Print Edition: March 8, 2015
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BY R.T. NEARY
He’s headed for
prison now, but in the 1960s and ’70s Paul Shanley
had a 95-acre farm in Weston, Vt.; a retreat house in Roxbury, Mass.; an
apartment on Beacon Street, Boston; and access to a cabin in Canton, Mass.
He is convicted of child
molestation of vulnerable youth at that time.
During the ’60s Shanley built a reputation as a “street priest” aided and
abetted by at least six articles on him in the Boston Globe. The articles were very favorable, with the headline
on one article saying his retreat was “a way to serve kids better.”
was an ordained Roman Catholic priest, a homosexual predator, and a child molester,
all while he was hiding behind what the Globe
called, “a ministry to alienated youth.”
All the above information has
been published in the Boston Globe’s
2002 Spotlight Series with much of it contained in an article on page A21 of
their Thursday, Jan. 31, 2002, edition. The page also has three pictures of Shanley, and in the upper right, a collage of five articles
the Globe did on him in either ’68 or
Being a 40-year daily reader of
the paper, I can remember reading them and I remember musing over what a very
strange “priest” this was, while having many questions about his life and
Although the print is very small
in the articles and much of the text is obliterated by the layover nature of
the collage, anyone could see that the material presented Shanley
favorably, obviously in touch with the ’60s youth and critical of the Church’s
rules (including the ones about sex) and modus operandi (including the rules
for the way priests should live).
On April 16, 2002, I appeared on
New England Cable News to tape a program on Cardinal Bernard Law and the
scandals, for their Newsnight show at 8 p.m.
The producer knew me, as I had
been on this program on a couple of occasions when I was President of
Massachusetts Citizens for Life (1998-2001). We started taping around 3 p.m.
Joan Vennochi, op-ed writer of the Boston Globe and I appeared with Chet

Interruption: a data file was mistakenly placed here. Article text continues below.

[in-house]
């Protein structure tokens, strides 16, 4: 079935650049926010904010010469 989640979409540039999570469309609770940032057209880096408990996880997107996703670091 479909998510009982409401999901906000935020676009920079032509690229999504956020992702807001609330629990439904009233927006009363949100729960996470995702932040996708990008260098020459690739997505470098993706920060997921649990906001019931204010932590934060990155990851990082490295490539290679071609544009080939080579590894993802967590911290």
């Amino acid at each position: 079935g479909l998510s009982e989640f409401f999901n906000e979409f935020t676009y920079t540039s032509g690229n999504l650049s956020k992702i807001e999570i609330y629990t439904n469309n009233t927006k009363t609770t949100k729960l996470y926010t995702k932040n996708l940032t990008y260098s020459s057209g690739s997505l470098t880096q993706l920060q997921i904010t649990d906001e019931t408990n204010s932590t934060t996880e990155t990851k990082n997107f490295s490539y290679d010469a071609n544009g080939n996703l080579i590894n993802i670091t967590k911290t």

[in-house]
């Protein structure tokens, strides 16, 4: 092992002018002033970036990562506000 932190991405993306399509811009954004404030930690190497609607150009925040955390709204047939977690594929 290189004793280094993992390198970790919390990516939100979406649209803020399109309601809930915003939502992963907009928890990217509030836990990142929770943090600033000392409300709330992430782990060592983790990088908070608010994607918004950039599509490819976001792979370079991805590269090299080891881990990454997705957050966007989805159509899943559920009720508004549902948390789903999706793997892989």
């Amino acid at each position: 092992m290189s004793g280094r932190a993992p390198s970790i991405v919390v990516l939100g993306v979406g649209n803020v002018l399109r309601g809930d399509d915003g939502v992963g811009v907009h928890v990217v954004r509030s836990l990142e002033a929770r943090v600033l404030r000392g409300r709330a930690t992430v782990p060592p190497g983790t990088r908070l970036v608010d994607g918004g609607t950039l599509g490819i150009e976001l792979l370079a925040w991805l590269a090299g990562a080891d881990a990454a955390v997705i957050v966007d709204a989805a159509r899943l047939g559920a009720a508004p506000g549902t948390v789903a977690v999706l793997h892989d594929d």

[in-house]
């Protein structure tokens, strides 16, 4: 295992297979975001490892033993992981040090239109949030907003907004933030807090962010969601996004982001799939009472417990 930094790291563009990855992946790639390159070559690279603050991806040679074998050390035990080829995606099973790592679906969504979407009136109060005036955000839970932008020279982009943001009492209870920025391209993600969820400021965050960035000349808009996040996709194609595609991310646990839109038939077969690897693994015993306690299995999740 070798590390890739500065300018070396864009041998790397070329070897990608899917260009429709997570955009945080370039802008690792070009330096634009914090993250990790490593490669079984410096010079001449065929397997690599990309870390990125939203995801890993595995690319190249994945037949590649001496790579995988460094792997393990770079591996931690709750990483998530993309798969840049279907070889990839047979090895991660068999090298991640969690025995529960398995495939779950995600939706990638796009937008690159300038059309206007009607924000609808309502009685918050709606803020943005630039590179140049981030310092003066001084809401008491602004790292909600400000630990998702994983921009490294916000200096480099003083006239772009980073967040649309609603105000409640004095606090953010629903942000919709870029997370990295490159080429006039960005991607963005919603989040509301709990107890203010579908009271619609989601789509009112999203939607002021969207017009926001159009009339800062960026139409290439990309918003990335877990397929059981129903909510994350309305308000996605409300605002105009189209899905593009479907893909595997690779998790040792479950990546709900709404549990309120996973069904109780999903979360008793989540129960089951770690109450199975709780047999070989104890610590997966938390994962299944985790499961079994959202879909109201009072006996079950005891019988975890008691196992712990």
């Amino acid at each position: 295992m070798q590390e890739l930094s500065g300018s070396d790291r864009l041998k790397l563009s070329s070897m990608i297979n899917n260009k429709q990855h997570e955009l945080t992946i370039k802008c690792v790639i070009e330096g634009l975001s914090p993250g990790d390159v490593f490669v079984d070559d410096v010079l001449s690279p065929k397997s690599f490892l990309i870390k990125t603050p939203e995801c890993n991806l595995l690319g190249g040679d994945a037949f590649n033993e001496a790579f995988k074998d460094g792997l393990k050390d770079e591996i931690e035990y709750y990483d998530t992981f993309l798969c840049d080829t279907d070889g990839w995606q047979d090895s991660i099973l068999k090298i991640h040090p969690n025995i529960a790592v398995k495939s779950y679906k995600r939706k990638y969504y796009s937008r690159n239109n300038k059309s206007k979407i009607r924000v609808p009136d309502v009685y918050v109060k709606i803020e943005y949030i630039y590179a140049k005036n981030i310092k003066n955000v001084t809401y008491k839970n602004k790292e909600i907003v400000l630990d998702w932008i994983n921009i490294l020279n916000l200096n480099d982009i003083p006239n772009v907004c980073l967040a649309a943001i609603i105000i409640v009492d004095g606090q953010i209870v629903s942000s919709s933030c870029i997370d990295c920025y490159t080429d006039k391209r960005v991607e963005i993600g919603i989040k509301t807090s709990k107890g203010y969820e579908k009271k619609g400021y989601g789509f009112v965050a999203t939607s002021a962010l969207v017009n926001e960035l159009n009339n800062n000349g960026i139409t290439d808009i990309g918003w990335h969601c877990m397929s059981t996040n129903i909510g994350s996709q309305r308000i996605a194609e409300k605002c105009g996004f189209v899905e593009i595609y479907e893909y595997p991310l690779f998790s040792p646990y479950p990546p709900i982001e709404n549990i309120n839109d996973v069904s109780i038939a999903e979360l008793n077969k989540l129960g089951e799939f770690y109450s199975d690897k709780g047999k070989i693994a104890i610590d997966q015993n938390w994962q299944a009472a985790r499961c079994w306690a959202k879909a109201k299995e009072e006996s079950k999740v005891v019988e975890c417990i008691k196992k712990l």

Curtis, NECN host and long-time Boston TV anchor. On a video link was Susan
Campbell, writer for the Hartford
In answer to one of anchor Curtis’s
questions, I stated that I felt that the focus on Cardinal Law was taking the
spotlight off Shanley, a despicable man about whom
there is still more to be revealed. As we moved the topic from the cardinal to Shanley, Curtis seemed open to listen to what I wanted to
bring out about his life.
When we started, Curtis said that
the segment would be done without editing, and it seemed to me that the
interview with the three guests took about 15 minutes. Close to the 10-minute
mark, when we started to talk about Shanley, I opened
a folder of documentation and pulled out Page A21 of the Globe’s Jan. 31 edition, congratulating writer Sacha
Pfieffer for an extremely well done piece. I went on
to mention the collage of the stories that the Globe had done on the “street priests” back in the late ’60s,
questioning why the Globe did not
reveal then the real activities of Paul Shanley.
I pointed out that on the lower
half of Page A21 there was a shorter piece by Stephen Kurkjian
and that his byline is on two of the collage stories from the ’60s. While I
didn’t know him, I felt that if he was good enough to be a Spotlight Team
reporter, he would have an incisive mind, one adept at critical thinking.
How could a reporter like this
miss all the sordid activities this priest was engaged in with vulnerable
youth? And what about all the other Globe
Vennochi, the Globe writer, became defensive and sensed where this could go.
While she had been critical of the cardinal’s failure to act on what were
criminal activities, she seemed to be unnerved by the Globe’s unwillingness to probe the life of this man who exploited
his reputation, one created to a great degree by her employer.
Just before 8 p.m. the evening of
April 16, 2002, my wife and I sat down and watched Newsnight. The segment in which I
appeared ran along much as I expected for about 10 minutes to the point where I
call attention to the page with the collage of the Globe’s five stories on the famous “street priest.”
Suddenly, as I sat there somewhat
astonished, the segment ended with the gracious thank yous
cleanly edited into a finish. End of segment!
Several minutes at the end of the
segment had been chopped off. In those “missing minutes,” I had posited that
any reporter should have known that Shanley having a
95-acre retreat, an apartment on Beacon Street and a cabin in Canton was going
far beyond what was priestly activity. Gone was my questioning as to whether
the Globe itself was not remiss — and
accountable — for what was later revealed about Shanley’s
What happened to those several
minutes is no coincidence. I had been able to raise the issue about who was
responsible for initially establishing the “street priest” aura and reputation
which, undoubtedly, aided and abetted Shanley. The
extent of knowledge of Shanley’s rapacious homosexual
conduct by the Boston Globe is a
dimension which has to be scrutinized to the same degree that all the other
facets of this scandal deserve.
The Boston Globe would profess to be four-square and vigorously opposed
to the concept of censorship. At this point three-square would appear to be
more accurate. They appear to want us to leave out the corner the Globe occupies!
R.T. Neary writes
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